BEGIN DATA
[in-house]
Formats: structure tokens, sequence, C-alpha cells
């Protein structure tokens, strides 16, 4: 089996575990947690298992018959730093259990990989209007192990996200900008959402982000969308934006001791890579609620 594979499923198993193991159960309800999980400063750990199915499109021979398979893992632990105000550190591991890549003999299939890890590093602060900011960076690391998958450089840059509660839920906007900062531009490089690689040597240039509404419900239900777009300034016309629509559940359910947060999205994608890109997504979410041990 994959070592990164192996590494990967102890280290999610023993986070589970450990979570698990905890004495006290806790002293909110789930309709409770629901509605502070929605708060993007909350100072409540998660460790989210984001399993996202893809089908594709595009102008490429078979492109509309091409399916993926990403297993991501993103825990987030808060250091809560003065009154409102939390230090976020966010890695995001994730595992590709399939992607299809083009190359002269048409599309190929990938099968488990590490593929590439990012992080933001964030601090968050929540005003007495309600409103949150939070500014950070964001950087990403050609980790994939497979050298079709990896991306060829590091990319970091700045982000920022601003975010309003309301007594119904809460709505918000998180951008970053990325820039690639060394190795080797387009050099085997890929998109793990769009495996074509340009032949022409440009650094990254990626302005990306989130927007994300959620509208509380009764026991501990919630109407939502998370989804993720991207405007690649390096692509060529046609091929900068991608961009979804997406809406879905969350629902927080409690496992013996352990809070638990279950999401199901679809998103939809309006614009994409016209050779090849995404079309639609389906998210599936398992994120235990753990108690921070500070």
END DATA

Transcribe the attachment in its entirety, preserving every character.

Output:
[in-house]
Formats: structure tokens, sequence, C-alpha cells
């Protein structure tokens, strides 16, 4: 089996575990947690298992018959730093259990990989209007192990996200900008959402982000969308934006001791890579609620 594979499923198993193991159960309800999980400063750990199915499109021979398979893992632990105000550190591991890549003999299939890890590093602060900011960076690391998958450089840059509660839920906007900062531009490089690689040597240039509404419900239900777009300034016309629509559940359910947060999205994608890109997504979410041990 994959070592990164192996590494990967102890280290999610023993986070589970450990979570698990905890004495006290806790002293909110789930309709409770629901509605502070929605708060993007909350100072409540998660460790989210984001399993996202893809089908594709595009102008490429078979492109509309091409399916993926990403297993991501993103825990987030808060250091809560003065009154409102939390230090976020966010890695995001994730595992590709399939992607299809083009190359002269048409599309190929990938099968488990590490593929590439990012992080933001964030601090968050929540005003007495309600409103949150939070500014950070964001950087990403050609980790994939497979050298079709990896991306060829590091990319970091700045982000920022601003975010309003309301007594119904809460709505918000998180951008970053990325820039690639060394190795080797387009050099085997890929998109793990769009495996074509340009032949022409440009650094990254990626302005990306989130927007994300959620509208509380009764026991501990919630109407939502998370989804993720991207405007690649390096692509060529046609091929900068991608961009979804997406809406879905969350629902927080409690496992013996352990809070638990279950999401199901679809998103939809309006614009994409016209050779090849995404079309639609389906998210599936398992994120235990753990108690921070500070």